Handwoven Textiles: The Original Make in India Product
Handwoven textiles are the original Make In India product. The handloom sector employs the second largest no of people in India after agriculture, in weaving as well as in ancillary activities like dyeing, spinning, setting up the loom, starching etc.
Every state in India has its own tradition of hand-woven textiles. The known history of Indian hand-woven textiles goes back to almost 5000 years, and many of the weaves are still continuing to be woven in an unbroken, living tradition.
Our ancestors from the Sindhu-Saraswati civilzation had mastered the art of weaving. A madder-dyed scrap of fabric found at Mohenjo-Dado proves that our people knew the art of growing cotton, spinning yarn, weaving cloth as well as dyeing yarn using natural colours almost 5000 years ago!
Even the famous priest-King statuette found at Mohenjo-Dado shows the figure of an aristocratic looking man draped with a shawl on one shoulder. The shawl is embossed with a tre-foil design, proof that not only did our ancestors knew weaving and dyeing, they had also mastered the art of block printing.
Vedic era Sanskrit texts mention weaving using natural yarns like wool, (otum) cotton (Karpas) and tree bark called Valkalam. Vedic hymns use weaving as a metaphor. As a Vedic hymn says, ‘night and day interweave like two weavers passing the shuttle’. Weavers were called Vaya and Vayitri, yarn was called ‘tantu’ and the art of weaving was called ‘Tantra’.
Indian textiles were exported to Rome and Greece via the port of Lothal located in present day Gujarat, as well as by land. In fact, ancient Romans used the word ‘Corbasina’ for cotton, which is derived from Sanskrit ‘Karpasa’. Herodotus describes Indian handwoven textiles as ‘exceeding in beauty and excellence’.
During the first century CE, Indian textiles were much coveted in the Roman Empire. They called Indian handwoven textiles ‘Nebula Ventalis’ (clouds woven from air), so finely were they woven. The Periplus of Erythrean Sea mention Indian textiles. In fact, Roman historian Pliny Jr even expressed concern over the flight of Roman money to India and recommended ban on the import of textiles from India!
Ajanta cave paintings dating back to 3rd cent BCE are a good way to appreciate the different weaving, block printing techniques and clothing styles prevalent in India more than 2000 years ago. We can see at least four hand-weaving and resist dyeing techniques that are still continuing in India, single Ikat, double Ikat, Jari brocade n jamdani. The pasapalli or checkerboard pattern in double Ikat that is seen on the Padmapani Buddha’s waist cloth is still being woven in Odisha even today!!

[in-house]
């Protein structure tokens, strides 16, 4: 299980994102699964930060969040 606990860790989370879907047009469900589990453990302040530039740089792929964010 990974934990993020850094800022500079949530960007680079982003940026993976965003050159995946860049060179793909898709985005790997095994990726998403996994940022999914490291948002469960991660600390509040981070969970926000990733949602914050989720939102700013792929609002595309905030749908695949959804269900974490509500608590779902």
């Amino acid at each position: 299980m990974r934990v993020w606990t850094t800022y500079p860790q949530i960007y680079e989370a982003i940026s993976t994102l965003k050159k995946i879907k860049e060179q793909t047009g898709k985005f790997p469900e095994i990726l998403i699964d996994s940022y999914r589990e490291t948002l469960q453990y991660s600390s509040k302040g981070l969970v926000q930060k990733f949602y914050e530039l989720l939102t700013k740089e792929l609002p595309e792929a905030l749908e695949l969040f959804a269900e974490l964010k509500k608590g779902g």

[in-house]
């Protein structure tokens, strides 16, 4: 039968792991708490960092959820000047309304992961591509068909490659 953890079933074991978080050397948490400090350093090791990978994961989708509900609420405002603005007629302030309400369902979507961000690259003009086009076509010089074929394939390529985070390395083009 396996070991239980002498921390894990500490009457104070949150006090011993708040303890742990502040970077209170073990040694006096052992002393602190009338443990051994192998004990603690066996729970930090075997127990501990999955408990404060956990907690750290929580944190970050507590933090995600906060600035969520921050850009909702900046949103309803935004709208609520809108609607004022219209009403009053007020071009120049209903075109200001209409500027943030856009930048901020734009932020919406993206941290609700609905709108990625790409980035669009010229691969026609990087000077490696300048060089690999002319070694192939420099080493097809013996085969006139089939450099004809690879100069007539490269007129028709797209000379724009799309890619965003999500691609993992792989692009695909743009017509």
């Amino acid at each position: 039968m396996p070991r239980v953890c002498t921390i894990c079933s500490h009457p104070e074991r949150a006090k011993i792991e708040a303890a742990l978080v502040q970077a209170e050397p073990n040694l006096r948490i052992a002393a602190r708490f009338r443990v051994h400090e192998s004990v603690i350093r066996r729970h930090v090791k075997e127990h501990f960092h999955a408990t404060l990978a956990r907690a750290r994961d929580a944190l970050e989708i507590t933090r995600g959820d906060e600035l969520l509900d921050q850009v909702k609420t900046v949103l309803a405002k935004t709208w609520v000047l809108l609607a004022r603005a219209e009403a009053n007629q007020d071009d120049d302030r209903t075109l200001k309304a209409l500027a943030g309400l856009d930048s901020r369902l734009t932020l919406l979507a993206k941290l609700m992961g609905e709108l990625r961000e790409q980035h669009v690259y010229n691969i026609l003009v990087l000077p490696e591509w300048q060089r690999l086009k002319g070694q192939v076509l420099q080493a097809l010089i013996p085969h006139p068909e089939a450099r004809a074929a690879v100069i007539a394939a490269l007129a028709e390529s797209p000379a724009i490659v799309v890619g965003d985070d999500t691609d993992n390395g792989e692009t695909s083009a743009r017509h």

Natural dyes like madder root (Manjishtha), turmeric (Haridra), fermented iron rust (Loha) and natural Indigo (Neela) were known to Indians for thousands of years. Even now some parts of India still produce textiles using only natural dyes, like the Kotpad tribal weave of Odisha.
In Kautilya’s Arthashastra, there is a mention of Weavers Guilds. Ports like Cambay (Stambhatirtha) and Bharuch in Gujarat and Tamralipti on the Eastern coast of India were used to export woven cloth to both the East and the West. Marco Polo mentions the port of Cambay as a thriving port populated by merchants from all countries.
Today, the Indian handloom sector employs more than 40 lakh people. More than 80% looms are operated in rural areas. India is the second largest exporter of handloom products in the world, with exports valued at US$ 353.9 million in 2017-18. Almost 70 percent workforce employed by the handloom sector consists of women.
Even though India has been known for its handwoven products for centuries, the Indian Handloom Brand was inaugurated by PM Narendra Modi on the event of the First Handloom Day celebrated in India on 7th of August 2015. Handloom Mark was introduced to give the buyer guarantee that the product he/she is buying is genuinely hand-woven.
When we say Handlooms, most people think only of sarees, but hand weaving in India is not limited just to sarees. Everyday objects like towels, bed-linen, shirts, gamchas, dhoti, kurtas, dupattas, cushion covers, curtains are all hand woven. I request everyone to buy at least one handwoven article to encourage our weavers.
Handwoven textiles are sustainable, ecofriendly and generate employment for a lot of people. Right now this sector is facing tough competition from the powerloom sector and from unscrupulous vendors who sell powerloom products blithely by calling them Khadi or Handloom.
A fabric can be called ‘Khadi’ only if it woven from hand-spun yarn, and it can be called hand-woven only if it woven on a manual, non-electric loom. Next time, you buy a hand-woven product, make sure it has a handloom mark. For genuine hand-woven articles, best places to buy are government weaver co-ops like Co-optex, Boyanika and Tantuja. Delhi has a whole row of all state emporia on Baba Kharak Singh Marg, where you get exquisite hand-woven textiles.
Images courtesy: Shefali Vaidya